The 1890s marked the beginning of a recovery for New Zealand and this was reflected in a general upturn in price levels. The expansion of frozen meat and butter, and cheese exports, mainly to the United Kingdom, gave underlying strength to this movement. It was also associated with an upturn in United Kingdom price levels.
From 1900 to the beginning of the 1914–18 War, prices remained fairly steady, but in 1914 a sharp upturn occurred which lasted through to 1920. With the retail price index averaging an 8 per cent per annum rise, these years rank as New Zealand's most serious period of inflation. The 1920s saw again a stable price level which lasted through to the fall associated with the great depression. Export prices began to rise in 1936 and this movement was paralleled by a rise in retail prices.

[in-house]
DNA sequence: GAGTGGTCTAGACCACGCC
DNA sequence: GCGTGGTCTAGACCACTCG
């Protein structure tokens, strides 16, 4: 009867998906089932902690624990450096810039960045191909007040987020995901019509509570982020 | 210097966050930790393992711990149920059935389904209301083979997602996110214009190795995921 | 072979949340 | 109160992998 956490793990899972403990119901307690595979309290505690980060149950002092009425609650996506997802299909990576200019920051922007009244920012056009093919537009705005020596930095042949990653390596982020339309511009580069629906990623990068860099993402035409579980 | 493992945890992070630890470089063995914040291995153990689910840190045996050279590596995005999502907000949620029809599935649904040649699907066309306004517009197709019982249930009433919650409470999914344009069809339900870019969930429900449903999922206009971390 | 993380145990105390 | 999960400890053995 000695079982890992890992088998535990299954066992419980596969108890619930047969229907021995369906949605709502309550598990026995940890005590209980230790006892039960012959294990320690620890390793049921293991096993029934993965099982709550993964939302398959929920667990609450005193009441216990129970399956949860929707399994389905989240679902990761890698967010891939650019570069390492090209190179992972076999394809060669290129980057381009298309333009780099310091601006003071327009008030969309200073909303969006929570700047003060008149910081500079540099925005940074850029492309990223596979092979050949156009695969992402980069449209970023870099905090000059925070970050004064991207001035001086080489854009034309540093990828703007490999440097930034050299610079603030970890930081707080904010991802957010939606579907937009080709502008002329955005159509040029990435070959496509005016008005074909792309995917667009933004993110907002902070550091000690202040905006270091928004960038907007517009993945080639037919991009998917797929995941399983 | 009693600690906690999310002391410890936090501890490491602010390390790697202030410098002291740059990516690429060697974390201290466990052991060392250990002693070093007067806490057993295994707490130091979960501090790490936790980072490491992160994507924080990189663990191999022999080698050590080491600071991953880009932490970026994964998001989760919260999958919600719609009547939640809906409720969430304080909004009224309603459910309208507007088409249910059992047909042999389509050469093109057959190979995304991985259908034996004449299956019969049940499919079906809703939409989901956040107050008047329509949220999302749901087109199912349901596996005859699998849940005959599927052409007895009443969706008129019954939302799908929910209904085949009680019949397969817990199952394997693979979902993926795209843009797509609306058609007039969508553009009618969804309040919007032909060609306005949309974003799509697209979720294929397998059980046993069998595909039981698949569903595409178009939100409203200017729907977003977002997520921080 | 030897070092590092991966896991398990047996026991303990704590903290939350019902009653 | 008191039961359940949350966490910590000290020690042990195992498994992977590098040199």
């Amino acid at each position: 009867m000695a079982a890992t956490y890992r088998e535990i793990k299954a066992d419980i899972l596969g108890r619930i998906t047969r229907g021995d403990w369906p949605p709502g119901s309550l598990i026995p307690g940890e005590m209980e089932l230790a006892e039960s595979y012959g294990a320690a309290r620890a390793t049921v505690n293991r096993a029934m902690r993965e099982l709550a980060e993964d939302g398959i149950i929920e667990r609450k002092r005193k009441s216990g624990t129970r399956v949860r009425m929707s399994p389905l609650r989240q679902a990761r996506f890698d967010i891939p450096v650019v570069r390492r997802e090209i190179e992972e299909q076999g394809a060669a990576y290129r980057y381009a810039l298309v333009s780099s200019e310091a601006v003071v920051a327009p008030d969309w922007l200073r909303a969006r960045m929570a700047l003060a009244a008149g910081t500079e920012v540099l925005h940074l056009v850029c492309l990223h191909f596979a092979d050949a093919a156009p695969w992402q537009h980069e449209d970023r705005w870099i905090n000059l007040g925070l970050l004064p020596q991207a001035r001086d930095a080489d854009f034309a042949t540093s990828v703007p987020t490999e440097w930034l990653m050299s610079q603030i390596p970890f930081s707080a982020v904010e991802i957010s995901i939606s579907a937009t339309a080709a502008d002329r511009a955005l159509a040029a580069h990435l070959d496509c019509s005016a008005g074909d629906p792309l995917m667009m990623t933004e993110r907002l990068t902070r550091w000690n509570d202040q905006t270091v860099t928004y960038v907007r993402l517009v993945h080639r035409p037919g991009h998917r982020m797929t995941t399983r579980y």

During the 1939–45 War and up to 1949, retail prices rose at an average rate of rather more than 3 per cent per annum. The absence of the sharp rise usually associated with wartime was due to the imposition of price control, supplemented by direct subsidies on many essentials. The early 1950s brought a sharp rise in export prices, mainly from the wool boom associated with the Korean War. From 1953 onwards the rise in prices continued at a lower rate (about 4 per cent), the average increase for the whole decade being nearly 5 per cent per annum.